Book by: Elizabeth Gilbert
What was this story about:
City of Girls is written as one long letter. A woman named Angela asks Vivian Morris, the main character, to explain Vivian’s relationship with Angela’s father. Vivian responds to this letter with the story of her life beginning at age 19.
Vivian Morris is from a wealthy family who lived in the suburbs a couple of hours away from New York City. Vivian is a lost teenager when we meet her; she specifically calls herself “an idiot” at the beginning of chapter one. She fails out of college and needs to return home to her disappointed parents. Her parents are at a loss as to what to do with their teenage daughter, who doesn’t seem to fit into their high society circle. They decide to send Vivian to live with her Aunt Peg in New York City. Therefore, in 1940 Vivian Morris gets onto the train and heads to New York City.
Aunt Peg lives and owns a theatre in a poor neighbourhood in New York City. The theatre, The Lily Playhouse, is a run down old facility. It is no where near the ritz and glamour of theatre life in New York City, but Vivian loves it! She is impressed and fascinated by the showgirls, the dancers, the actors, the play writers and everyone else involved in this theatre. Aunt Peg discovers Vivian’s sewing skills and asks Vivian to be the seamstress for the theatre. She then becomes consumed with making, fixing and purchasing fabrics for the costumes in the plays. This is when she begins to create friendships with the showgirls, specifically Celia. Celia is a beautiful showgirl who seems to take a liking to Vivian. Celia teaches Vivian how to showcase her beauty, go out in New York City, and have sex with lots of men. Vivian adapts this new way of life and thrives in it, until one horrible night where she makes a mistake that will derail the life she built and loved in New York City at The Lily Playhouse.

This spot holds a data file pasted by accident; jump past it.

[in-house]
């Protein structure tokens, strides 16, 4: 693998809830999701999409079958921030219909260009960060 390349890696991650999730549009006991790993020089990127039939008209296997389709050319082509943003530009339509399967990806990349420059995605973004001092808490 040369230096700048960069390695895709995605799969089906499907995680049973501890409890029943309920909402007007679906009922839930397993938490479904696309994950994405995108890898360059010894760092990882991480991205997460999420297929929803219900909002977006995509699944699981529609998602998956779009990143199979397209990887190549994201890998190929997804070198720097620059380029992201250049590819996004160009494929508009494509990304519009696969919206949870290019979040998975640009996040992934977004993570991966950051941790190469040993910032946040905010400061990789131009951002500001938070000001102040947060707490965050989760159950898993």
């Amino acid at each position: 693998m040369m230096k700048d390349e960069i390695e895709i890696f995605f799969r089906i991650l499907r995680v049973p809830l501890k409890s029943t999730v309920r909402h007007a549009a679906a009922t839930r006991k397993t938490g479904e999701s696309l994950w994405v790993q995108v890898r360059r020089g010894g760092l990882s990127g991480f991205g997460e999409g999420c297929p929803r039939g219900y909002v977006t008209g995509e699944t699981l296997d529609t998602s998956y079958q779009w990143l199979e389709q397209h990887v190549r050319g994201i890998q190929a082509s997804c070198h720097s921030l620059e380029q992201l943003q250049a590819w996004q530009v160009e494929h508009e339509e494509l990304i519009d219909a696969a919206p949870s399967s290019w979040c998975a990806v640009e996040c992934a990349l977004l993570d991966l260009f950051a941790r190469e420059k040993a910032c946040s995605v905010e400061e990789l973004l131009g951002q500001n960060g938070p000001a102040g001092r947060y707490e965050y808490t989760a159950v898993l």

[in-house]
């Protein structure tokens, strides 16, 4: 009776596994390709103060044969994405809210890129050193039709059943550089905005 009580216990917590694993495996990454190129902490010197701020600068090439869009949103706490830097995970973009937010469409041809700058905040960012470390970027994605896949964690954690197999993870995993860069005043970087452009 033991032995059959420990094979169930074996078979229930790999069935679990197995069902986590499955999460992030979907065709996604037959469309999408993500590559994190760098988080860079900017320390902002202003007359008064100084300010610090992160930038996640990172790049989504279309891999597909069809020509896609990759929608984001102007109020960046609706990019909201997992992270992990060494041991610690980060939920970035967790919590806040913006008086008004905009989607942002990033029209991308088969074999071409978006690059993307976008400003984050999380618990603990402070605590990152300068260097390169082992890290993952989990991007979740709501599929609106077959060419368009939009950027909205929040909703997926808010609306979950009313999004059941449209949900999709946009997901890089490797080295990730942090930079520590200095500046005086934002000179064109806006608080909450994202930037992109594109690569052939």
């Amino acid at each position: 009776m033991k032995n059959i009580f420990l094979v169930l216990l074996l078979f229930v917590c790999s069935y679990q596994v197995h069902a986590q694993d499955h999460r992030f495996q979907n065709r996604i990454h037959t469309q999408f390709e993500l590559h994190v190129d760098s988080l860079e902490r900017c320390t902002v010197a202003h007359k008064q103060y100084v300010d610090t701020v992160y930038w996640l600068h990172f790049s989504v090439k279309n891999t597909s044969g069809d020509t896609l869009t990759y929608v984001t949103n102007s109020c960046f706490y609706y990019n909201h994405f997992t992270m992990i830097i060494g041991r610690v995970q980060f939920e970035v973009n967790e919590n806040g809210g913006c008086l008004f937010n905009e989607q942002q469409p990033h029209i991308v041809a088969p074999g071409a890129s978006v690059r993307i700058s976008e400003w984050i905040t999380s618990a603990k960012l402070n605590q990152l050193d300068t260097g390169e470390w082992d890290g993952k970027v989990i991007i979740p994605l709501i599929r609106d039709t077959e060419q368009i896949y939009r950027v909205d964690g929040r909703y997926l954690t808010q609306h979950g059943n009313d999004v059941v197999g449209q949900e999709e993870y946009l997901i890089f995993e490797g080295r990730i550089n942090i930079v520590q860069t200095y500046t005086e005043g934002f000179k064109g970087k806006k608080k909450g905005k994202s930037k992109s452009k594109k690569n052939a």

After a brief return to her parents’ house and a pivotal interaction with her brother, Walter, who is about to go to war, she eventually returns to New York City with Aunt Peg. She returns to New York City to help her Aunt Peg with a new theatre job supporting the war effort. This is where we see Vivian’s character mature and she begins to better understand who she is.
My thoughts on the book
What I liked:
I loved the description of New York City in the 1940s. The glamour, the parties, the social scene all were described perfectly. I have only been to New York City once, during Christmas time, and I loved it, but it seemed even more amazing the way Gilbert described it.
I also loved the fun and excitement of theatre life at The Lily Playhouse. It seemed like such a fun place to work and live. The characters who lived and worked at the Lily Playhouse were all interesting in their own way.
The relationships that Vivian made with the other characters were the best part of this book. There was something Vivian learned from every person that came into her life. Sometimes people came into her life for a brief moment, and sometimes she created lasting friendships with people she grew to love. However, it was clear that every relationship, whether long or short, played a role in creating who Vivian Morris was. I have always believed that everyone who comes into your life plays a certain role. It could be a brief relationship, someone you enjoy at that time, or a life long friendship. I feel this was one of the most important messages from City of Girls.
What I didn’t like:
Unfortunately, there was quite a bit that I didn’t like about this book. Vivian’s character was just not that interesting. I feel she lacked depth, excitement and maturity. I was more interested in the characters around her; then I was in her story. About halfway through the book, I realized I didn’t care what happened to Vivian’s character, and I found her kind of annoying. Her character growth was so focused on her sex life that it became redundant to keep reading about. Vivian’s central character trait seemed to only be about her love for sex, and it is tough to keep the book interesting when you’re solely focused on that. At the beginning of the book, I found Vivian to be extraordinarily naïve, but that never seemed to go away, even as she grew older. She got herself into dangerous situations with men but, for some reason, never really learned from these experiences; what’s worse, she never seemed to care. I knew pretty early on that I wouldn’t love this book, but I was able to keep reading based on the character development of the people around Vivian. The book is also very long, and it seems it could have been summed up in far fewer pages.
If you have read this book, what are your thoughts? Do you agree or disagree with my review?